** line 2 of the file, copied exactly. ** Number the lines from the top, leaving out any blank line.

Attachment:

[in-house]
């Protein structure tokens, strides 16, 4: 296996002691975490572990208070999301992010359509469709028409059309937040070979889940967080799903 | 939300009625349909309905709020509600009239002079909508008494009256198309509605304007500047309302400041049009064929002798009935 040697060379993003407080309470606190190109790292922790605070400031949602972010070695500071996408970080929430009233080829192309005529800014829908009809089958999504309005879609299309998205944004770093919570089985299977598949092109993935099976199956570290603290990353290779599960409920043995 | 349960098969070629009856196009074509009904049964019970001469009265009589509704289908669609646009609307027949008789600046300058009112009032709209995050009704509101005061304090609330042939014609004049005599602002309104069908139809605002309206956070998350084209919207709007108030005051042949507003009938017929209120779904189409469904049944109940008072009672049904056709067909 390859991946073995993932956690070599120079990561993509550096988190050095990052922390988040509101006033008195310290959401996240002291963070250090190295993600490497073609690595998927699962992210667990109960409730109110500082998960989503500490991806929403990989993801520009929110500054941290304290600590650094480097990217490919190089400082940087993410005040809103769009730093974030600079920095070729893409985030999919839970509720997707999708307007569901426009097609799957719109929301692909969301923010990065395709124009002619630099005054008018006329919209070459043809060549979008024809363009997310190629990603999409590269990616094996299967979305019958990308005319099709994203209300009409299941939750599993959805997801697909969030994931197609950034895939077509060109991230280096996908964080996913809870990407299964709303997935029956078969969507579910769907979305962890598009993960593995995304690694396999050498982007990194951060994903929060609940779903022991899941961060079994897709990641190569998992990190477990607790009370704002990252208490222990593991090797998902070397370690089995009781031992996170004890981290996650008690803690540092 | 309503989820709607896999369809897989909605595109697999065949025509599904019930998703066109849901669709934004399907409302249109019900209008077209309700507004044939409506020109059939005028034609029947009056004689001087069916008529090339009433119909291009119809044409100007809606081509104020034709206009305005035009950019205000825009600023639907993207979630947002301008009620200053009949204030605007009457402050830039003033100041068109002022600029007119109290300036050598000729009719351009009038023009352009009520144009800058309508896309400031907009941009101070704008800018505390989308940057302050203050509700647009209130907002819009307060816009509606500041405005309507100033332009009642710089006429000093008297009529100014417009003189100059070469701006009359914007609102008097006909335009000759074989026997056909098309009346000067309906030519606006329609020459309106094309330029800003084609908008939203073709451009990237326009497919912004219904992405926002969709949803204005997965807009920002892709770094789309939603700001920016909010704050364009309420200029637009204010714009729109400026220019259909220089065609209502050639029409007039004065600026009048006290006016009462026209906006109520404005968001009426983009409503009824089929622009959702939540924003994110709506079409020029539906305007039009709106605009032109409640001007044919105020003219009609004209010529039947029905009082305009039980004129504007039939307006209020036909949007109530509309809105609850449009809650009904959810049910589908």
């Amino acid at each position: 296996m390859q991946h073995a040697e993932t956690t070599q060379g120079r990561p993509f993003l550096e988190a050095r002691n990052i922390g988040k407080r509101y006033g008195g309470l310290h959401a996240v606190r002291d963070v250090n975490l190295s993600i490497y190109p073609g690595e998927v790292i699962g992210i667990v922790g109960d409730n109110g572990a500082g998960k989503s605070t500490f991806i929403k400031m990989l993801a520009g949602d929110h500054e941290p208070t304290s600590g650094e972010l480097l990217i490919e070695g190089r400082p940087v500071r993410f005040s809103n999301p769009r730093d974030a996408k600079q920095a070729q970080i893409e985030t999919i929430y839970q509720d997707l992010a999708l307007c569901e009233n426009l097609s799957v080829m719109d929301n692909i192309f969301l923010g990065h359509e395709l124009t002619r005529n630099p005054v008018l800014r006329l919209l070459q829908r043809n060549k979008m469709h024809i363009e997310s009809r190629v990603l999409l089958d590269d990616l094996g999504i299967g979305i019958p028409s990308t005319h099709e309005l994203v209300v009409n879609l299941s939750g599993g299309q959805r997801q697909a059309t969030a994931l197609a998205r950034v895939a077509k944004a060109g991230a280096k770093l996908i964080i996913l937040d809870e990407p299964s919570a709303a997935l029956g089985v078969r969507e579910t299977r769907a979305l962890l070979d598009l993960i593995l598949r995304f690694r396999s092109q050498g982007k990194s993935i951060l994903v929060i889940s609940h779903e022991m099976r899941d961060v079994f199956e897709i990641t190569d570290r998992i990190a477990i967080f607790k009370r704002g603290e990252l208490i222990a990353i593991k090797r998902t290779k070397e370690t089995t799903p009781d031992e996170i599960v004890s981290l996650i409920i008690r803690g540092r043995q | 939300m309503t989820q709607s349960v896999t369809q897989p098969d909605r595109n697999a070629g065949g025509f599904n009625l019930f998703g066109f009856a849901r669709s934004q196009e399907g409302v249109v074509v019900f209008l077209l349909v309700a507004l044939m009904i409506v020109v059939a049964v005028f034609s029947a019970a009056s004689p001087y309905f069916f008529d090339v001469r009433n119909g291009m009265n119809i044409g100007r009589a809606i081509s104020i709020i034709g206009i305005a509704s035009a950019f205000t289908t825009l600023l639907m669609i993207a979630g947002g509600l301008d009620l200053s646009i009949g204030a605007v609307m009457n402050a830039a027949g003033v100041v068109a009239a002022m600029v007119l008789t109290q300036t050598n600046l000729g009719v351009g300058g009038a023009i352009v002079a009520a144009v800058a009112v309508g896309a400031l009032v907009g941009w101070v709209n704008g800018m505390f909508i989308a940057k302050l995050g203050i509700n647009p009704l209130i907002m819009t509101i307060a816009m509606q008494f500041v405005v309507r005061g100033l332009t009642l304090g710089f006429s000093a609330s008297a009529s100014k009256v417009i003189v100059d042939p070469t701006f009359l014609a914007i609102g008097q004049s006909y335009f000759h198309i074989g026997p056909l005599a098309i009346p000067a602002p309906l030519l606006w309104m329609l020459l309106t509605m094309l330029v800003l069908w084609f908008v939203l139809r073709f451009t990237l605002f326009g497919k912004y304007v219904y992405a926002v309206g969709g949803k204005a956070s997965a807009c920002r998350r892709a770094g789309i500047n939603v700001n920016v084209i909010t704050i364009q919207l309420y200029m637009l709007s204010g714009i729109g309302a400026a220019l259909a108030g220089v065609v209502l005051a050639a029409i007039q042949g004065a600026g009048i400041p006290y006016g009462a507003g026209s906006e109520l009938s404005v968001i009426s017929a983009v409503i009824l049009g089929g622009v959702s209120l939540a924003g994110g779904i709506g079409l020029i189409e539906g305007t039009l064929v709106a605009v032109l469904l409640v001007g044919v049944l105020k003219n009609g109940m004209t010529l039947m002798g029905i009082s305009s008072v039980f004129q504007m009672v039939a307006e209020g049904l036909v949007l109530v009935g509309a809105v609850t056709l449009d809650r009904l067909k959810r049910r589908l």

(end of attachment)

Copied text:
């Protein structure tokens, strides 16, 4: 296996002691975490572990208070999301992010359509469709028409059309937040070979889940967080799903 | 939300009625349909309905709020509600009239002079909508008494009256198309509605304007500047309302400041049009064929002798009935 040697060379993003407080309470606190190109790292922790605070400031949602972010070695500071996408970080929430009233080829192309005529800014829908009809089958999504309005879609299309998205944004770093919570089985299977598949092109993935099976199956570290603290990353290779599960409920043995 | 349960098969070629009856196009074509009904049964019970001469009265009589509704289908669609646009609307027949008789600046300058009112009032709209995050009704509101005061304090609330042939014609004049005599602002309104069908139809605002309206956070998350084209919207709007108030005051042949507003009938017929209120779904189409469904049944109940008072009672049904056709067909 390859991946073995993932956690070599120079990561993509550096988190050095990052922390988040509101006033008195310290959401996240002291963070250090190295993600490497073609690595998927699962992210667990109960409730109110500082998960989503500490991806929403990989993801520009929110500054941290304290600590650094480097990217490919190089400082940087993410005040809103769009730093974030600079920095070729893409985030999919839970509720997707999708307007569901426009097609799957719109929301692909969301923010990065395709124009002619630099005054008018006329919209070459043809060549979008024809363009997310190629990603999409590269990616094996299967979305019958990308005319099709994203209300009409299941939750599993959805997801697909969030994931197609950034895939077509060109991230280096996908964080996913809870990407299964709303997935029956078969969507579910769907979305962890598009993960593995995304690694396999050498982007990194951060994903929060609940779903022991899941961060079994897709990641190569998992990190477990607790009370704002990252208490222990593991090797998902070397370690089995009781031992996170004890981290996650008690803690540092 | 309503989820709607896999369809897989909605595109697999065949025509599904019930998703066109849901669709934004399907409302249109019900209008077209309700507004044939409506020109059939005028034609029947009056004689001087069916008529090339009433119909291009119809044409100007809606081509104020034709206009305005035009950019205000825009600023639907993207979630947002301008009620200053009949204030605007009457402050830039003033100041068109002022600029007119109290300036050598000729009719351009009038023009352009009520144009800058309508896309400031907009941009101070704008800018505390989308940057302050203050509700647009209130907002819009307060816009509606500041405005309507100033332009009642710089006429000093008297009529100014417009003189100059070469701006009359914007609102008097006909335009000759074989026997056909098309009346000067309906030519606006329609020459309106094309330029800003084609908008939203073709451009990237326009497919912004219904992405926002969709949803204005997965807009920002892709770094789309939603700001920016909010704050364009309420200029637009204010714009729109400026220019259909220089065609209502050639029409007039004065600026009048006290006016009462026209906006109520404005968001009426983009409503009824089929622009959702939540924003994110709506079409020029539906305007039009709106605009032109409640001007044919105020003219009609004209010529039947029905009082305009039980004129504007039939307006209020036909949007109530509309809105609850449009809650009904959810049910589908």